PUBLISHER: Orbit Books
RELEASE DATE: 2 August 2012
FORMAT: Paperback, 408 pages
Arrested by the Ald, scholar Bon Ugane and merwoman Leki Borle find themselves on a prison ship bound for the island of Skythe – a barren land and the site of long-ago wars. Warped and ruined by the ancient conflict, survival on the island is tough and its original inhabitants are neither friendly nor entirely still human. But something else waits on the island, a living weapon whose very existence is a heresy. Destroyed many years ago, it silently begins to clutch at life once more. (Goodreads)
The story starts with Bon Ugane and Leki Borle bound for Skythe, as punishment for their crimes. Bon fell foul of the law following the disappearance of his son Venden. Leki and Bon team up to try to survive and find themselves on the run for much of the story. It is perhaps the Slayers who hunted him for at least half the novel that were the scariest and potentially the best developed antagonist in the story.
Throughout the novel we are introduced to a number of characters including Juda who helps to rescue Bon and Leki from the Slayers and of course, Verdun who had gone missing years before and the reason why Bon ended up on the island in the first place. The plot centres on the resurrection of a long dead god Aeon and the history of the Skythians.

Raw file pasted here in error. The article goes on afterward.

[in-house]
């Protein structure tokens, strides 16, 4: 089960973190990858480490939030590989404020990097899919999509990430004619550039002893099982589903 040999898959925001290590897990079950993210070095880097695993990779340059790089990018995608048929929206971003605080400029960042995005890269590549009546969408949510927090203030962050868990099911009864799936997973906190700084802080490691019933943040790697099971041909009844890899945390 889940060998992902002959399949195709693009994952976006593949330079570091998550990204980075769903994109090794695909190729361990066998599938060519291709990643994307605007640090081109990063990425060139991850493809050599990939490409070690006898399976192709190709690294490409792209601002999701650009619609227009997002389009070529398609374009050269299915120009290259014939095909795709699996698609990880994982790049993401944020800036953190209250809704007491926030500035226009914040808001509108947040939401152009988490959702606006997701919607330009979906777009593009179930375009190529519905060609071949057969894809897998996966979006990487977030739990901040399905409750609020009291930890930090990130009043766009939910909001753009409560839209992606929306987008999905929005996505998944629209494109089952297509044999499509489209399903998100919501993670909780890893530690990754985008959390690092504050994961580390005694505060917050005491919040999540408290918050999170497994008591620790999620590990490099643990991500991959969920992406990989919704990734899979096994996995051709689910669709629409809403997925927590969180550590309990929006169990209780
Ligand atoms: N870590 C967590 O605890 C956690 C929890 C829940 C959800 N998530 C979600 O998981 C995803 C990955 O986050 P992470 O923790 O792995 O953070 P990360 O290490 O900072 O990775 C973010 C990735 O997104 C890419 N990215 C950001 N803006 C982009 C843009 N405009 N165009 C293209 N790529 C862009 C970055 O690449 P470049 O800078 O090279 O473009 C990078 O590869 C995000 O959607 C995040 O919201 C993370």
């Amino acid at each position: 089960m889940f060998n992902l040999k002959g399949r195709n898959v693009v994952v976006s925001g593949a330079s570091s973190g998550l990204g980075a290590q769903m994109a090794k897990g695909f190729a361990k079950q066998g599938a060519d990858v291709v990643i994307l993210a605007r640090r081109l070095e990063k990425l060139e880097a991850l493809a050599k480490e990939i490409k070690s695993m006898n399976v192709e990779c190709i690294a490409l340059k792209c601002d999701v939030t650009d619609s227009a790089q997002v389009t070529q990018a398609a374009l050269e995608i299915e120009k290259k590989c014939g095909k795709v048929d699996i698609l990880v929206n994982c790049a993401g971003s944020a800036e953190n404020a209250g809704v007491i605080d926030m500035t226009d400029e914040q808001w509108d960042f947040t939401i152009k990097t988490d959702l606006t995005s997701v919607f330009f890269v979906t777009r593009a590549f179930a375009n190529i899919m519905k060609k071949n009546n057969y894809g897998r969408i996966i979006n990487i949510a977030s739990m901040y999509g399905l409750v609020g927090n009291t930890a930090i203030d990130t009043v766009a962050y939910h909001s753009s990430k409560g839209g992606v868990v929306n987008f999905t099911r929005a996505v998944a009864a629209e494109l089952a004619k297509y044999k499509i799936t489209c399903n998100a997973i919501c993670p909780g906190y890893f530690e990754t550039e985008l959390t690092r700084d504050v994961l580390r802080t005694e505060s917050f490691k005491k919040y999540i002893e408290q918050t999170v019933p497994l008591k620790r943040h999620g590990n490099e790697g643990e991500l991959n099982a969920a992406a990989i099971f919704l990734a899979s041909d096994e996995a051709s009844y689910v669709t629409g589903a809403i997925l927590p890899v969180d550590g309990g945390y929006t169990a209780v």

This is a very difficult review for me to write as I read this book in a bit of a fugue. I started out thinking this was going to be a gripping fantasy but found the lack of detail, the poorly developed characters and rapidly changing scenes caused me to lose interesting quickly and in the end it got rather tedious.
I wasn’t adverse to the overtly religious context as sometimes this can really make a novel but the prose and writing style made this a chore to read. The story lost it for me when we were introduced to Milian Mu where one minute she was killing just about everyone then ended up with a shard of the god Aeon in her and ended up somewhat good. In the following scenes she went from just knowing Bon to being pregnant with his baby. This transition was too swift and with a minimal amount to non-existent background to this change. I wasn’t even remotely interested when Venden was exposed to Bon as being alive and later subsumed by Aeon as the backdrop was so fractured that it was almost impossible to garner any empathy for the characters, let alone understanding of what was going on. Every chapter was a challenge to get through and the end result, in my opinion, wasn’t worth the effort. Overall, this book was a disappointment.
I started out with THE HERETIC LAND thinking it was going to be gripping fantasy read but I really struggled to finish it. I thought the characters were under developed and the plotline chopped and changed with very little explanation of the world in which the story was set. I was generally quite disappointed with this novel and pure determination got me to the final page rather than any enjoyment for what I was reading.
BUY THE BOOK